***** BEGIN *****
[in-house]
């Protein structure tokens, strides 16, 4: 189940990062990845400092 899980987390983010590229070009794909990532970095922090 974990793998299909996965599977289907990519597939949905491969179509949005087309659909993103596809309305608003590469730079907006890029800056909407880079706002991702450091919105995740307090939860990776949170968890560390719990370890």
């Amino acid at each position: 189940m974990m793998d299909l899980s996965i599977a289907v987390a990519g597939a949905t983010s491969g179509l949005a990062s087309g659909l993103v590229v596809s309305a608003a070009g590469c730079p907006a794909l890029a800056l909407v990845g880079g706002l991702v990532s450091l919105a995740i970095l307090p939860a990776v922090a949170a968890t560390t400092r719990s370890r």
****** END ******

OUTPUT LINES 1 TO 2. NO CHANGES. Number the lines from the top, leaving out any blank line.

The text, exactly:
[in-house]
């Protein structure tokens, strides 16, 4: 189940990062990845400092 899980987390983010590229070009794909990532970095922090 974990793998299909996965599977289907990519597939949905491969179509949005087309659909993103596809309305608003590469730079907006890029800056909407880079706002991702450091919105995740307090939860990776949170968890560390719990370890």